The only people that ever said Roberto the Bot was funny were his mom and his 6 year old brother. He wanted to know for sure which jokes were funny and which were not, so he turned to machine learning for help.
What it does
A user can chat with Robert and he will tell them jokes. Robert will them ask for a picture of the user’s reaction. Robert will use its fancy-pants machine learning model to determine if the user is smiling or not, and therefore if they liked the joked. Robert then ranks his jokes based on how many people like them or not.
How we built it
First we used a web crawler to gather many pictures of people smiling, with neutral expressions or sad. Then we wrote a Python program using OpenCV to identify the faces in the pictures, crop them and format them to a size that our model can accept.
Our classifier model was built using keras library with a tensorflow backend and used a Convolutional Neural Network to classify faces as smiling, neutral or sad. We trained our model using the CNN (9 layers) and achieved an accuracy of 65% despite hardware bottlenecks. For our training data we used the faces obtained from crawling as well as a kaggle dataset. We used approximately 16 200 for training and 6 000 for testing.
The chatbot is written in flask as backend and hosted on the google app engine server. Every time the user sends a message to Facebook messenger, Facebook calls a web-hook which invokes our api. The jokes were handpicked and is stored on a separate server; based on the user reaction to the joke, the specific joke gets a weight. The more funny reactions a joke gets, the joke gets ranked higher hence “Roberto” becomes wittier the next time.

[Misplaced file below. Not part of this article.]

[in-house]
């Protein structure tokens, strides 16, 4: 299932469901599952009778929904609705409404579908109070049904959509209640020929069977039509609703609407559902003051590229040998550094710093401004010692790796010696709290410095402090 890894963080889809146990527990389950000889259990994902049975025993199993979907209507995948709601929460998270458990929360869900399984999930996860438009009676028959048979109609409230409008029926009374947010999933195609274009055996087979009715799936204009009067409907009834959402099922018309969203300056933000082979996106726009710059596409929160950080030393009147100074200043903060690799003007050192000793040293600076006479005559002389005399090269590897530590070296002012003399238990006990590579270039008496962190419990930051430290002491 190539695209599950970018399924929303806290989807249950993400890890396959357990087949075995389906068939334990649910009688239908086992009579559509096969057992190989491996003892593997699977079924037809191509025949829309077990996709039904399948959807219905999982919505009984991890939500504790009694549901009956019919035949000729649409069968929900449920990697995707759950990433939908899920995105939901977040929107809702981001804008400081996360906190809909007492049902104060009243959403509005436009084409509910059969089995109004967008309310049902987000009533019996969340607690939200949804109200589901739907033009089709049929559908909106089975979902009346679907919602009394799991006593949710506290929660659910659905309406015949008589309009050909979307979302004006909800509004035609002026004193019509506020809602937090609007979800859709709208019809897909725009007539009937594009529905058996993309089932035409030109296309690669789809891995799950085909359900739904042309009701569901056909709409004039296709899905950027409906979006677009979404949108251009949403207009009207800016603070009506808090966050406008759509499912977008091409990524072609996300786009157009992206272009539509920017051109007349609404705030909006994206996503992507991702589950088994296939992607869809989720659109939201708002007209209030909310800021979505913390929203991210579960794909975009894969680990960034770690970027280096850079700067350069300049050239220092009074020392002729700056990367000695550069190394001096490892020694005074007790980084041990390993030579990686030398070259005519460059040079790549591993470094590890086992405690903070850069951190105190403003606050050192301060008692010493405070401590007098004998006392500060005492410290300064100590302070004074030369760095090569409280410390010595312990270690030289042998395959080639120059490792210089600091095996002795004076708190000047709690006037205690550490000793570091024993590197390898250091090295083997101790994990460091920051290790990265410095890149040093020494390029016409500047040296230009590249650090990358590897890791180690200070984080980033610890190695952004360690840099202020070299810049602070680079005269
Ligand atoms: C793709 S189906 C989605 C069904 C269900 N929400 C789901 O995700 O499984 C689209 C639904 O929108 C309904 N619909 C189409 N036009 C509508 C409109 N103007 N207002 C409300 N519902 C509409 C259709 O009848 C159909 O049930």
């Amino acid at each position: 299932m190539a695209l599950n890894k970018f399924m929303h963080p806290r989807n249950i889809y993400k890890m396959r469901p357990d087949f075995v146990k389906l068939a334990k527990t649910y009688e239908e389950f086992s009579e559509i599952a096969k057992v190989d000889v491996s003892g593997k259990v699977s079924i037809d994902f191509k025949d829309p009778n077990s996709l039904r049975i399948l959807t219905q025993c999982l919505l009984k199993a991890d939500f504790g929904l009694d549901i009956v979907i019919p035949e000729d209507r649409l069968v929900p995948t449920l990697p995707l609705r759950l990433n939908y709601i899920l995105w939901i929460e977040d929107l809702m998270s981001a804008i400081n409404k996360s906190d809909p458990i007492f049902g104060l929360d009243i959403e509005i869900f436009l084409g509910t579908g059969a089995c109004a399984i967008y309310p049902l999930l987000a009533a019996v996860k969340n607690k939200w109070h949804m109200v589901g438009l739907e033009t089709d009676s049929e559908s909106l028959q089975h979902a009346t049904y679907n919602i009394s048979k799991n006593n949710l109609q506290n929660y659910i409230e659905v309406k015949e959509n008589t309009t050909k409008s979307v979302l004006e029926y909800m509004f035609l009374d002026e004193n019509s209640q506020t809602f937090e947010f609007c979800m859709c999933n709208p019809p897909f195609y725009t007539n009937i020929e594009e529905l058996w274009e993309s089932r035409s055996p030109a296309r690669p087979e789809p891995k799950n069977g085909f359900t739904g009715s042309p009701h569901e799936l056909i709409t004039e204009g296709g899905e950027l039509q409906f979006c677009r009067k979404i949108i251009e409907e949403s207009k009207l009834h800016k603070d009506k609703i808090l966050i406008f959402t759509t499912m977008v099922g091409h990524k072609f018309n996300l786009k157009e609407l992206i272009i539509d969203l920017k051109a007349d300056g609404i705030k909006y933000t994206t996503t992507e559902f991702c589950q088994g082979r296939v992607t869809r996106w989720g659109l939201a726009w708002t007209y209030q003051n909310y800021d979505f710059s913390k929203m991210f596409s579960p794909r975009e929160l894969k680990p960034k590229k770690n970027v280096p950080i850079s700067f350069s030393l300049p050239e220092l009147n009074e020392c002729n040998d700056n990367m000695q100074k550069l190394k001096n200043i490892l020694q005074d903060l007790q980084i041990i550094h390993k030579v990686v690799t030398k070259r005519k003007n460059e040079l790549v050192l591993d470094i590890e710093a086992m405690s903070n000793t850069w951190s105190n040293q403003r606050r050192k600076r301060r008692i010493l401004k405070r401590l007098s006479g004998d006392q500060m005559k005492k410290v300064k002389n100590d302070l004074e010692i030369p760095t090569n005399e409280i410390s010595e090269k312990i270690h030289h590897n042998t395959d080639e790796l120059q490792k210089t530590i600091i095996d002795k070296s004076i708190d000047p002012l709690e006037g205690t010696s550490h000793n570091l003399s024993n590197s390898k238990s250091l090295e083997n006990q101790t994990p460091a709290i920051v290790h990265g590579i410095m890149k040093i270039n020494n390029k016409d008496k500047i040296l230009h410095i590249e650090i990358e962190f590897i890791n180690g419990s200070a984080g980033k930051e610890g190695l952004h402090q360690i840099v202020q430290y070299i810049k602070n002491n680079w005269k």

Challenges we ran into
- Integrating OpenCV and calibrating to detect faces without too many false positives
- Creating the CNN model and training it on limited hardware
- Optimizing the hyper parameters for the CNN model
- Initially we wanted to use firebase to store our jokes, but we ran into google app engine platform issue with our python firebase library. It took a lot of our time and we couldn’t hack it to make it work so we used our own server to host the data.
Accomplishments that we’re proud of
- Facial detection works without too many false positives
- Our CNN model has an accuracy of 65%
- Created a chatbot who is smart enough to detect faces, and becomes funnier as we use it
What we learned
- Integrating OpenCV with a Python script
- Deploying a Facebook chat bot using the Google App Engine
- Crawling the web for pictures using Python
- Using a CNN to detect happy, neutral or sad facex
What’s next for Robert the JokesBot
- More jokes
- Better NLU
- Higher accuracy in the smile detection algorithm